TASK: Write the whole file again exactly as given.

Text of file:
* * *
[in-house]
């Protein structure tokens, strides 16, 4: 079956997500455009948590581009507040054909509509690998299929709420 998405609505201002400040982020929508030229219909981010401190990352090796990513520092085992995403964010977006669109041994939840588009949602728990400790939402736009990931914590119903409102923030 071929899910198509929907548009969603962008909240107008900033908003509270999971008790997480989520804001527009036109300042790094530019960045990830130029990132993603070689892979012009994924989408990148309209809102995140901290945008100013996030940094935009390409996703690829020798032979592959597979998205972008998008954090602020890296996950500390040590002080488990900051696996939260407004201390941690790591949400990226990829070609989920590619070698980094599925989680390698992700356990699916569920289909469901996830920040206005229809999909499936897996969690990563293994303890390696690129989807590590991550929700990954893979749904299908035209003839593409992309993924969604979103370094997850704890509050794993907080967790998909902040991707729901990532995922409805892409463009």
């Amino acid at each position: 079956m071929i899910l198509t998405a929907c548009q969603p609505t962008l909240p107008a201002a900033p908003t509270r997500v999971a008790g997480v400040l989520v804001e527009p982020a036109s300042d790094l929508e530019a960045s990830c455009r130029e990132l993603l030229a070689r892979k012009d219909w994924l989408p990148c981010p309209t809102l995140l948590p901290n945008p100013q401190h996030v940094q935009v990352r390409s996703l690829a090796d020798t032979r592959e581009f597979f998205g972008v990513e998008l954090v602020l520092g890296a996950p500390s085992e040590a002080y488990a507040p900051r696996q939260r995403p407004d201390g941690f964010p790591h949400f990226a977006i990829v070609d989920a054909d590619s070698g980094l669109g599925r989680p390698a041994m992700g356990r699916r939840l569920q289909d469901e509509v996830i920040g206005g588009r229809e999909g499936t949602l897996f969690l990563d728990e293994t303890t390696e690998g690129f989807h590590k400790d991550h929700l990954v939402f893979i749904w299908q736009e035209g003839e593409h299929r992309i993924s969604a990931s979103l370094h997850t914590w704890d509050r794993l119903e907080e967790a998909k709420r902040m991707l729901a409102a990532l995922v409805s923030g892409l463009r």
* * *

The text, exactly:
[in-house]
């Protein structure tokens, strides 16, 4: 079956997500455009948590581009507040054909509509690998299929709420 998405609505201002400040982020929508030229219909981010401190990352090796990513520092085992995403964010977006669109041994939840588009949602728990400790939402736009990931914590119903409102923030 071929899910198509929907548009969603962008909240107008900033908003509270999971008790997480989520804001527009036109300042790094530019960045990830130029990132993603070689892979012009994924989408990148309209809102995140901290945008100013996030940094935009390409996703690829020798032979592959597979998205972008998008954090602020890296996950500390040590002080488990900051696996939260407004201390941690790591949400990226990829070609989920590619070698980094599925989680390698992700356990699916569920289909469901996830920040206005229809999909499936897996969690990563293994303890390696690129989807590590991550929700990954893979749904299908035209003839593409992309993924969604979103370094997850704890509050794993907080967790998909902040991707729901990532995922409805892409463009």
């Amino acid at each position: 079956m071929i899910l198509t998405a929907c548009q969603p609505t962008l909240p107008a201002a900033p908003t509270r997500v999971a008790g997480v400040l989520v804001e527009p982020a036109s300042d790094l929508e530019a960045s990830c455009r130029e990132l993603l030229a070689r892979k012009d219909w994924l989408p990148c981010p309209t809102l995140l948590p901290n945008p100013q401190h996030v940094q935009v990352r390409s996703l690829a090796d020798t032979r592959e581009f597979f998205g972008v990513e998008l954090v602020l520092g890296a996950p500390s085992e040590a002080y488990a507040p900051r696996q939260r995403p407004d201390g941690f964010p790591h949400f990226a977006i990829v070609d989920a054909d590619s070698g980094l669109g599925r989680p390698a041994m992700g356990r699916r939840l569920q289909d469901e509509v996830i920040g206005g588009r229809e999909g499936t949602l897996f969690l990563d728990e293994t303890t390696e690998g690129f989807h590590k400790d991550h929700l990954v939402f893979i749904w299908q736009e035209g003839e593409h299929r992309i993924s969604a990931s979103l370094h997850t914590w704890d509050r794993l119903e907080e967790a998909k709420r902040m991707l729901a409102a990532l995922v409805s923030g892409l463009r």